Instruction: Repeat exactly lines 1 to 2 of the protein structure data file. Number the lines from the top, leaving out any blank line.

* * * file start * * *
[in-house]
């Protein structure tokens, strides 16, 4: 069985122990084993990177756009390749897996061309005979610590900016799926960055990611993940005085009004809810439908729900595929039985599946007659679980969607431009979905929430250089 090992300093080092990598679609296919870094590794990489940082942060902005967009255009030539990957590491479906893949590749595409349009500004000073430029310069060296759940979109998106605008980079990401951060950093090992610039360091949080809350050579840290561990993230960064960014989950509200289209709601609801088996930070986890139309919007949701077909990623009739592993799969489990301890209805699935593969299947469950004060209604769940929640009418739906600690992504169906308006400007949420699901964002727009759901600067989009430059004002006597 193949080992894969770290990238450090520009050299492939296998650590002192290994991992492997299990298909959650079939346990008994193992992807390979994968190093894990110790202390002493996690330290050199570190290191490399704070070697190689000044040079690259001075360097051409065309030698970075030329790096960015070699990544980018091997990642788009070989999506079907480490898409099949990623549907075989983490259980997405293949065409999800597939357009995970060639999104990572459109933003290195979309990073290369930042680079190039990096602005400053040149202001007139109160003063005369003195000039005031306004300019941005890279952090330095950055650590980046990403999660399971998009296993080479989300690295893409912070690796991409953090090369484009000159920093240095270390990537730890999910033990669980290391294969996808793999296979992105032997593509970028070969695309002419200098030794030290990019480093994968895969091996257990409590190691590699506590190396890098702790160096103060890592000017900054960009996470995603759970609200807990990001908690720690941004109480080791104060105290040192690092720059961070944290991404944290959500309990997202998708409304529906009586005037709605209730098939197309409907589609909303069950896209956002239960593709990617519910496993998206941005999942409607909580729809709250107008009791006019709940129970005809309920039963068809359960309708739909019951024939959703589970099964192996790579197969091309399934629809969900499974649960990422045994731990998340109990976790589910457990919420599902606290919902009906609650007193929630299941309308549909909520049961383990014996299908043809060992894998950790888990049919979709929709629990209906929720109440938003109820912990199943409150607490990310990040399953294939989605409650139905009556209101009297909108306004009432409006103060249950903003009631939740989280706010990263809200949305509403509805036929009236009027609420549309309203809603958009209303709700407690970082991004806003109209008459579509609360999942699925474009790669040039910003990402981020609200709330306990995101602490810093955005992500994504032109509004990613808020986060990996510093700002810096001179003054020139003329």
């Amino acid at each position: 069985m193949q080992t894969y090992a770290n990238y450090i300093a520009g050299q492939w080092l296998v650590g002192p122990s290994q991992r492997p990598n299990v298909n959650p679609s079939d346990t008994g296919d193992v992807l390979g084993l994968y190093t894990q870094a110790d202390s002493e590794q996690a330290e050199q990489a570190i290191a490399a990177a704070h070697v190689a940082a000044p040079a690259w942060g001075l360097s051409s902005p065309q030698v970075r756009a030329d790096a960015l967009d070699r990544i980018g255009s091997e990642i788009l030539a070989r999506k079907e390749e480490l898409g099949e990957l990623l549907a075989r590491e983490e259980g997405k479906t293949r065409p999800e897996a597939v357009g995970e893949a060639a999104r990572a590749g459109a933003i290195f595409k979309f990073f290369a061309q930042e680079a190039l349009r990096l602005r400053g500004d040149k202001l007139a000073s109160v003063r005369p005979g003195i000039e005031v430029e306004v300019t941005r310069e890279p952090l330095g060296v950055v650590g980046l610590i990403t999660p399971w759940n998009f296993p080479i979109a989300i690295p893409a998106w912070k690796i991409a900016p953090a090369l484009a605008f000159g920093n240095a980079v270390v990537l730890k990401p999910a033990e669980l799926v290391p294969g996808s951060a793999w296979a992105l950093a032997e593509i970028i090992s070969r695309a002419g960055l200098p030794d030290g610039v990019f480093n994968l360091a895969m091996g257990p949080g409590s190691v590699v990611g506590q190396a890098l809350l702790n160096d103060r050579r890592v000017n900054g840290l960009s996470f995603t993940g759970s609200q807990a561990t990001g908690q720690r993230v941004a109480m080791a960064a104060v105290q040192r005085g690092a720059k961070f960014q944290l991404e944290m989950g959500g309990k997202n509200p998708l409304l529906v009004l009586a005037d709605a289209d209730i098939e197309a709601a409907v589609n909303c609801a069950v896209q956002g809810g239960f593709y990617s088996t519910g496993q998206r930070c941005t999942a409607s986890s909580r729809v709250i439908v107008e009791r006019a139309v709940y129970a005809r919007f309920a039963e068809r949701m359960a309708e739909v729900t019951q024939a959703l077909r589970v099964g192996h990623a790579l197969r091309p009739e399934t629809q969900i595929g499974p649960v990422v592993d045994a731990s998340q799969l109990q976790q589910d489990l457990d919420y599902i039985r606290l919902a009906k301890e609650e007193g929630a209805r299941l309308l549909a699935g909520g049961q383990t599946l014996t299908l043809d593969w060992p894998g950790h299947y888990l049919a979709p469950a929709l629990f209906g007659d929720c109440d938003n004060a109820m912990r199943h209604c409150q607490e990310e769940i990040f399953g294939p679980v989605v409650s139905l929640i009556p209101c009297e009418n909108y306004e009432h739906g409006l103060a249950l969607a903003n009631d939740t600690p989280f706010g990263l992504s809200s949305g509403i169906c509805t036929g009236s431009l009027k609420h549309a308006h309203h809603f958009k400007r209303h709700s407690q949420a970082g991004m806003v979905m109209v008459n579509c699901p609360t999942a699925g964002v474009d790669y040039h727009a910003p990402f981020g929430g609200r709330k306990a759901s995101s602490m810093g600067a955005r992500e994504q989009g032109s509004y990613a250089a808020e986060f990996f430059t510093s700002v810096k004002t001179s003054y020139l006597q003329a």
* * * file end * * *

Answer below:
[in-house]
């Protein structure tokens, strides 16, 4: 069985122990084993990177756009390749897996061309005979610590900016799926960055990611993940005085009004809810439908729900595929039985599946007659679980969607431009979905929430250089 090992300093080092990598679609296919870094590794990489940082942060902005967009255009030539990957590491479906893949590749595409349009500004000073430029310069060296759940979109998106605008980079990401951060950093090992610039360091949080809350050579840290561990993230960064960014989950509200289209709601609801088996930070986890139309919007949701077909990623009739592993799969489990301890209805699935593969299947469950004060209604769940929640009418739906600690992504169906308006400007949420699901964002727009759901600067989009430059004002006597 193949080992894969770290990238450090520009050299492939296998650590002192290994991992492997299990298909959650079939346990008994193992992807390979994968190093894990110790202390002493996690330290050199570190290191490399704070070697190689000044040079690259001075360097051409065309030698970075030329790096960015070699990544980018091997990642788009070989999506079907480490898409099949990623549907075989983490259980997405293949065409999800597939357009995970060639999104990572459109933003290195979309990073290369930042680079190039990096602005400053040149202001007139109160003063005369003195000039005031306004300019941005890279952090330095950055650590980046990403999660399971998009296993080479989300690295893409912070690796991409953090090369484009000159920093240095270390990537730890999910033990669980290391294969996808793999296979992105032997593509970028070969695309002419200098030794030290990019480093994968895969091996257990409590190691590699506590190396890098702790160096103060890592000017900054960009996470995603759970609200807990990001908690720690941004109480080791104060105290040192690092720059961070944290991404944290959500309990997202998708409304529906009586005037709605209730098939197309409907589609909303069950896209956002239960593709990617519910496993998206941005999942409607909580729809709250107008009791006019709940129970005809309920039963068809359960309708739909019951024939959703589970099964192996790579197969091309399934629809969900499974649960990422045994731990998340109990976790589910457990919420599902606290919902009906609650007193929630299941309308549909909520049961383990014996299908043809060992894998950790888990049919979709929709629990209906929720109440938003109820912990199943409150607490990310990040399953294939989605409650139905009556209101009297909108306004009432409006103060249950903003009631939740989280706010990263809200949305509403509805036929009236009027609420549309309203809603958009209303709700407690970082991004806003109209008459579509609360999942699925474009790669040039910003990402981020609200709330306990995101602490810093955005992500994504032109509004990613808020986060990996510093700002810096001179003054020139003329």